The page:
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Figure 0001: Schematic illustration of the potential net reduction in carbon emission with implementation of telemedicine services (shown in blue). The reduction potential is dependent on the number of visits as well as the carbon emission caused by each user's travel and visit in a traditional care scenario (shown in green). The climate impact from travel depends heavily on the type of transportation (e.g. public transportation, car, or aeroplane) but for simplicity is illustrated as travel distance only. This simplified model does not take into account that each piece of equipment can only serve a limited number of users and visits.

Mentions: The local carbon reduction potential will depend on a number of factors. First, potential carbon savings are strongly related to the number of users and appointments that can be replaced by virtual visits. Second, the benefits will depend on the distance and type of transportation replaced by technology, that is whether the patient or medical professional typically travels by car, public transportation, or airplane, and the actual distances involved. Based on these factors, it should be possible to determine potential balance points where the introduction of eHealth results in a net reduction in CO2 (Fig. 1).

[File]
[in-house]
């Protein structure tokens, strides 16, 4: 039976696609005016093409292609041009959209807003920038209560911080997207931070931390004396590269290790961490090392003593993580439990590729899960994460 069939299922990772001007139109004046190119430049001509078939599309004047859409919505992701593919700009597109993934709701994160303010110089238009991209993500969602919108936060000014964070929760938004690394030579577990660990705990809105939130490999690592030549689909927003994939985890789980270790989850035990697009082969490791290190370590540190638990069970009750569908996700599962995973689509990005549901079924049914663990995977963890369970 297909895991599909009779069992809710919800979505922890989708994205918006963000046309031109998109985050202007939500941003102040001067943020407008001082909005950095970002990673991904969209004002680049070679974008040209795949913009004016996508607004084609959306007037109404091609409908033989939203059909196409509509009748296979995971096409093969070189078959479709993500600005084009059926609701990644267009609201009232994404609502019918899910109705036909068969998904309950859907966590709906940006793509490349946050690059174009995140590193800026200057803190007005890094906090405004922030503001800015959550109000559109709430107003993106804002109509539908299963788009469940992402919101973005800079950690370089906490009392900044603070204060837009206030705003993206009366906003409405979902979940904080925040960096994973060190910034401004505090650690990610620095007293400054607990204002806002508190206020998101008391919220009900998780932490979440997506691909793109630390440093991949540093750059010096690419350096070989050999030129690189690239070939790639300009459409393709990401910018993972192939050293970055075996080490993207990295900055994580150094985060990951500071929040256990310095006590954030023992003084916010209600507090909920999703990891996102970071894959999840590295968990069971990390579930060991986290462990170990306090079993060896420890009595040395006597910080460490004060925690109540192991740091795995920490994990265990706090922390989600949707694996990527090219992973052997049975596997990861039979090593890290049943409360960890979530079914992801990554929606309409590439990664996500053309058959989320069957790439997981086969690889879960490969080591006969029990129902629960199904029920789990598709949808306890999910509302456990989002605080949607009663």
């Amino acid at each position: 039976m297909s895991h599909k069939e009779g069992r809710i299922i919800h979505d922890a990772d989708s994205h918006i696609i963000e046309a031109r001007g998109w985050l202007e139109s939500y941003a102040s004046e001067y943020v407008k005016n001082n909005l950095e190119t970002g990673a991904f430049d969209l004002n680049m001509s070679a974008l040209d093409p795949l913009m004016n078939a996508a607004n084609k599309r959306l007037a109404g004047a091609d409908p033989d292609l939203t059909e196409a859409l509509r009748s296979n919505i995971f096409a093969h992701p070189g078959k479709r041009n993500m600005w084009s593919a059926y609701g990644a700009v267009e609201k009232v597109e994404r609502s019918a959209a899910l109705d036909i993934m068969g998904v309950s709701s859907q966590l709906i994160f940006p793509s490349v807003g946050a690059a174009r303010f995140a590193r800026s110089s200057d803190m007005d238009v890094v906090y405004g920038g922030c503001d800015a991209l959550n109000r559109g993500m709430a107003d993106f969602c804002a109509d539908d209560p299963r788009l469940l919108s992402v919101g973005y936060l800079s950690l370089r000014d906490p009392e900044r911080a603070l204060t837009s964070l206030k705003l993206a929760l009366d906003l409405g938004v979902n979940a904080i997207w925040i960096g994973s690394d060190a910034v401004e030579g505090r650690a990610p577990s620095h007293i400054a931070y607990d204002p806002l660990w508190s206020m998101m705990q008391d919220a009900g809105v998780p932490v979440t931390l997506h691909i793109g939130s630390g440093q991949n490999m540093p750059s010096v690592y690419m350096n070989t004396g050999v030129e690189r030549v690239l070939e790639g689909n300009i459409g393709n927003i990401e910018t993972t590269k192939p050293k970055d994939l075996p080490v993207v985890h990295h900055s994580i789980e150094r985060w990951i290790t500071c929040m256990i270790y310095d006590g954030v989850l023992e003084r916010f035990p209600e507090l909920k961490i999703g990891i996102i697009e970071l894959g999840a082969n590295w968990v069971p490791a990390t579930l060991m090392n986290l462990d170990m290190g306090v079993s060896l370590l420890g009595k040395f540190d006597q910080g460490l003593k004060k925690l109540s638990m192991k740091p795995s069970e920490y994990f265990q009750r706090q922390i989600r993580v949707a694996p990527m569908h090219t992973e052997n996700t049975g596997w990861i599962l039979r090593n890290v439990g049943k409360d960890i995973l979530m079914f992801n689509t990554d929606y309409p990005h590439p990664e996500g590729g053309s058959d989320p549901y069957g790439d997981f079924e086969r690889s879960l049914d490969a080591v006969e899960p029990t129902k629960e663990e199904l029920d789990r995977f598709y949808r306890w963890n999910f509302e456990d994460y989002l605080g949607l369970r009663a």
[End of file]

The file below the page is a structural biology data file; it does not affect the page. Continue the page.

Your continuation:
Climate change and eHealth: a promising strategy for health sector mitigation and adaptation.

Holmner A, Rocklöv J, Ng N, Nilsson M - Glob Health Action (2012)

Schematic illustration of the potential net reduction in carbon emission with implementation of telemedicine services (shown in blue). The reduction potential is dependent on the number of visits as well as the carbon emission caused by each user's travel and visit in a traditional care scenario (shown in green). The climate impact from travel depends heavily on the type of transportation (e.g. public transportation, car, or aeroplane) but for simplicity is illustrated as travel distance only. This simplified model does not take into account that each piece of equipment can only serve a limited number of users and visits.
© Copyright Policy - open-access
Related In: Results  -  Collection

License
Show All Figures
getmorefigures.php?uid=PMC3369672&req=5

Figure 0001: Schematic illustration of the potential net reduction in carbon emission with implementation of telemedicine services (shown in blue). The reduction potential is dependent on the number of visits as well as the carbon emission caused by each user's travel and visit in a traditional care scenario (shown in green). The climate impact from travel depends heavily on the type of transportation (e.g. public transportation, car, or aeroplane) but for simplicity is illustrated as travel distance only. This simplified model does not take into account that each piece of equipment can only serve a limited number of users and visits.